This statement followed the arrest and deportation of two journalists in 2009 who clandestinely taped the seal hunt.

On the few occasions the government agreed to talk to the press, they claimed seals were consuming 900, 000 tonnes of fish a year, more than a third of the fishing industry’s catch. With the seal hunt, they say they are protecting the country’s all important fishing industry.

Police continue to patrol the Cape Cross area, until the harvests ends in mid-November.

The Namibian seal hunt, held every year from July to November, is the world’s second largest commercial seal hunt and the only one in the southern hemisphere.

This year’s harvest quotas are set at 85,000 seal pups and 6,000 bulls.

 

Give us options on seal culling, Namibia tells lobbyists

In Summary

Culling season starts July 8, targeted at preserving fish that are preyed on by the seals

Namibian economy heavily dependent on fishing activities

Namibia has defended its controversial seal culling methods, which result in the clubbing to death of over 50,000 seal pups annually, as a new seal harvesting season looms.

The country’s minister for fisheries and marine resources, Mr Ben Esau, told local reporters at a media conference on Wednesday that the culling methods employed by Namibia conform to ‘internationally acceptable’ standards, amongst them those set by the Food and Agriculture Organisation (FAO).

The methods, said Mr Esau, involve the shooting of seal bulls while seal pups are clubbed to death — a method that has attracted the attention of international animal welfare organisations and lobbyists, who have labelled it as “inhumane”.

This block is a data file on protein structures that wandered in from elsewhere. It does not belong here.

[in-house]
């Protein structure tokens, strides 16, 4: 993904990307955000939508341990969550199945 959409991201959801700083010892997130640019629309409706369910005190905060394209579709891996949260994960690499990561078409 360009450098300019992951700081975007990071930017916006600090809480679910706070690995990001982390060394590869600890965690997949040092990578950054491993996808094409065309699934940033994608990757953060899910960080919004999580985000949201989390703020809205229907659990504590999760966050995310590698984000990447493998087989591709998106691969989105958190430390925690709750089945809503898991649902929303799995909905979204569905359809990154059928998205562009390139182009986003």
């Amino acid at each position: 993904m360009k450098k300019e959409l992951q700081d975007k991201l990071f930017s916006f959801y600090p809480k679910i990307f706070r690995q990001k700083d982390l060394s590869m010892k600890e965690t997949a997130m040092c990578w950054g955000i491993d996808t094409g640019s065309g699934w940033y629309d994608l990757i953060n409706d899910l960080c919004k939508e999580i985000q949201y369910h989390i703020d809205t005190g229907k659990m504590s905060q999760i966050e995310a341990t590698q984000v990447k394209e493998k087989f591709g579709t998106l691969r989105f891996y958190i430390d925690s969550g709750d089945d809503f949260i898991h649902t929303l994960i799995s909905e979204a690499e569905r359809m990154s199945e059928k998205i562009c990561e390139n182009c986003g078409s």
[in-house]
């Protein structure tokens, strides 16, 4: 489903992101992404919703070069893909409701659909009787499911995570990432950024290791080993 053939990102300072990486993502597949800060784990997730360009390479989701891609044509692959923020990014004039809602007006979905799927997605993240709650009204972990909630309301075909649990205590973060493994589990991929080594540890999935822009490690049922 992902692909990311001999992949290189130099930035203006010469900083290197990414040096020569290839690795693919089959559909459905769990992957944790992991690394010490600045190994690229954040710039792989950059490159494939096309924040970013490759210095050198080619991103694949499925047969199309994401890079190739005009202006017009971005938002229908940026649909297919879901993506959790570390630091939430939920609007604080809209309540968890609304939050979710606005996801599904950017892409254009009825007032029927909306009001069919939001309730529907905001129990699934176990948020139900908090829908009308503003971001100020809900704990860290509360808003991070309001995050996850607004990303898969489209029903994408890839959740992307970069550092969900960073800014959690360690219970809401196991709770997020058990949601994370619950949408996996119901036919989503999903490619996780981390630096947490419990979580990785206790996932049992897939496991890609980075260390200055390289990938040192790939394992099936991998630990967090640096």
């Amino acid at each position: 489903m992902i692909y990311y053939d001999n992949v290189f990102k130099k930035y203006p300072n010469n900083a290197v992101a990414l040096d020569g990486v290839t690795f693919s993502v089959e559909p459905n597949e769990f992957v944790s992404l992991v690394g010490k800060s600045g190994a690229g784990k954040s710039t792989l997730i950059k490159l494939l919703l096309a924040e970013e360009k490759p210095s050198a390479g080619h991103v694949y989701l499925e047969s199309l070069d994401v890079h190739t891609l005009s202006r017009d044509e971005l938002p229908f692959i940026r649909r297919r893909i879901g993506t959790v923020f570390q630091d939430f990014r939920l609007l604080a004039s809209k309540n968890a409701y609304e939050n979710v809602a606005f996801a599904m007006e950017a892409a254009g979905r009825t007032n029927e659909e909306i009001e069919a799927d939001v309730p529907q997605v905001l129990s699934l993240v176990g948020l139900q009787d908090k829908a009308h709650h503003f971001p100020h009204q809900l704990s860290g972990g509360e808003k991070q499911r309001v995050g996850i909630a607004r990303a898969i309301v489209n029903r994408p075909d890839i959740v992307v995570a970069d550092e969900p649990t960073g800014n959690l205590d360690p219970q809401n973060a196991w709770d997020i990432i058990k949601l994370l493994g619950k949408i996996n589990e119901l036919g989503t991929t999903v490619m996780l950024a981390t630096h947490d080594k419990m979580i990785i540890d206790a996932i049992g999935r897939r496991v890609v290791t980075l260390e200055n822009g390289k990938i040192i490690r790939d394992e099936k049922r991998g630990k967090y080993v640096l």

The minister shot down such claims saying such organisation were merely attempting to opportunistically use the exercise to distort information and “…present false accounts of events and facts of the Republic of Namibia’s seal harvesting process.”

Depletion claim

“We have asked for public opinion on several occasions on a more humane way of culling, however, up to date, no animal rights organisation could come up with an alternative method. It is therefore my sincere believe that Namibia has the most ethical laws of culling seals,” said the minister.

Namibia, among others, harvests the seals to produce oil, claimed to be rich in fatty acids which is medically used to enhance the brain, eyes, heart and the cardiovascular system.

The country, which heavily depends on fishing as one of the largest contributor to its GDP, claims that the ever increasing presence of seal colonies is depleting its fish stocks.

Government statistics estimates the number of seals in Namibia to be 700,000, some 90,000 of which are culled annually to allow the maturing of mainly hake fish species on which the seals largely feed on.

Control matters

“We are not against the presence of seals in our waters, we just want to control matters so that we are not caught offguard. It is for this reason that we do not touch seal cows – we allow them to mate with the remaining bulls and breed,” said Mr Esau

Namibia’s current culling season starts on July 8, 2010 and ends on November 15, 2010. The Total Allowable Catch (TAC) as approved by the line ministry is 80,000 for pups, and 6,000 for bulls.